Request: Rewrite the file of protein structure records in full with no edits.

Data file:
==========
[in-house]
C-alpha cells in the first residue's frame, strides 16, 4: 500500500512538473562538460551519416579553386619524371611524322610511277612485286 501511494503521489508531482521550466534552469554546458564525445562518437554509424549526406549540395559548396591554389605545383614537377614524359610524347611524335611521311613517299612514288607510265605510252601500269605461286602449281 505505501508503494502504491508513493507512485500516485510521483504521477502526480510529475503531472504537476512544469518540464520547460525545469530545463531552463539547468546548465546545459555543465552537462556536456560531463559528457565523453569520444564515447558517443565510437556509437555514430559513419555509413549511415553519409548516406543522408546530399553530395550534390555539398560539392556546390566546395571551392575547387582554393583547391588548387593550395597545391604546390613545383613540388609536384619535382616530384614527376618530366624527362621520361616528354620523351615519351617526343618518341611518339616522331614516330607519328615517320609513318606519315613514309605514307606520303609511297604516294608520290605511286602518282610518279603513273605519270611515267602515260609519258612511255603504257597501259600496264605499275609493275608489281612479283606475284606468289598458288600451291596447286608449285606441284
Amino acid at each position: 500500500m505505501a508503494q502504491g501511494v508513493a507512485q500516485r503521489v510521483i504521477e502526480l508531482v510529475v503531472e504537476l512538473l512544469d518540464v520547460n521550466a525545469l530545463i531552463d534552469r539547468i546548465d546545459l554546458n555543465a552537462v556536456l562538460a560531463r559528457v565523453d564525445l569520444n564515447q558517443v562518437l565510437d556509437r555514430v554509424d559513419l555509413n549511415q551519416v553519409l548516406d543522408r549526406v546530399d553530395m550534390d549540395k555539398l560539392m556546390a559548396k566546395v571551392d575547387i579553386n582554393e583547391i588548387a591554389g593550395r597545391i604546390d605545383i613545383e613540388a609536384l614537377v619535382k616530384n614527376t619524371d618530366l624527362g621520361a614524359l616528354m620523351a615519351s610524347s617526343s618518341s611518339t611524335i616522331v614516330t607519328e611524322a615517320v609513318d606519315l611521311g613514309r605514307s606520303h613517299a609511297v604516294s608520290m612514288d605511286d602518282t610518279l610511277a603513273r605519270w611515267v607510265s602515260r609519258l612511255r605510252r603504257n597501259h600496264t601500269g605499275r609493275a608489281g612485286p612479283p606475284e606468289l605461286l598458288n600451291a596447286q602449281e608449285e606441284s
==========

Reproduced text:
[in-house]
C-alpha cells in the first residue's frame, strides 16, 4: 500500500512538473562538460551519416579553386619524371611524322610511277612485286 501511494503521489508531482521550466534552469554546458564525445562518437554509424549526406549540395559548396591554389605545383614537377614524359610524347611524335611521311613517299612514288607510265605510252601500269605461286602449281 505505501508503494502504491508513493507512485500516485510521483504521477502526480510529475503531472504537476512544469518540464520547460525545469530545463531552463539547468546548465546545459555543465552537462556536456560531463559528457565523453569520444564515447558517443565510437556509437555514430559513419555509413549511415553519409548516406543522408546530399553530395550534390555539398560539392556546390566546395571551392575547387582554393583547391588548387593550395597545391604546390613545383613540388609536384619535382616530384614527376618530366624527362621520361616528354620523351615519351617526343618518341611518339616522331614516330607519328615517320609513318606519315613514309605514307606520303609511297604516294608520290605511286602518282610518279603513273605519270611515267602515260609519258612511255603504257597501259600496264605499275609493275608489281612479283606475284606468289598458288600451291596447286608449285606441284
Amino acid at each position: 500500500m505505501a508503494q502504491g501511494v508513493a507512485q500516485r503521489v510521483i504521477e502526480l508531482v510529475v503531472e504537476l512538473l512544469d518540464v520547460n521550466a525545469l530545463i531552463d534552469r539547468i546548465d546545459l554546458n555543465a552537462v556536456l562538460a560531463r559528457v565523453d564525445l569520444n564515447q558517443v562518437l565510437d556509437r555514430v554509424d559513419l555509413n549511415q551519416v553519409l548516406d543522408r549526406v546530399d553530395m550534390d549540395k555539398l560539392m556546390a559548396k566546395v571551392d575547387i579553386n582554393e583547391i588548387a591554389g593550395r597545391i604546390d605545383i613545383e613540388a609536384l614537377v619535382k616530384n614527376t619524371d618530366l624527362g621520361a614524359l616528354m620523351a615519351s610524347s617526343s618518341s611518339t611524335i616522331v614516330t607519328e611524322a615517320v609513318d606519315l611521311g613514309r605514307s606520303h613517299a609511297v604516294s608520290m612514288d605511286d602518282t610518279l610511277a603513273r605519270w611515267v607510265s602515260r609519258l612511255r605510252r603504257n597501259h600496264t601500269g605499275r609493275a608489281g612485286p612479283p606475284e606468289l605461286l598458288n600451291a596447286q602449281e608449285e606441284s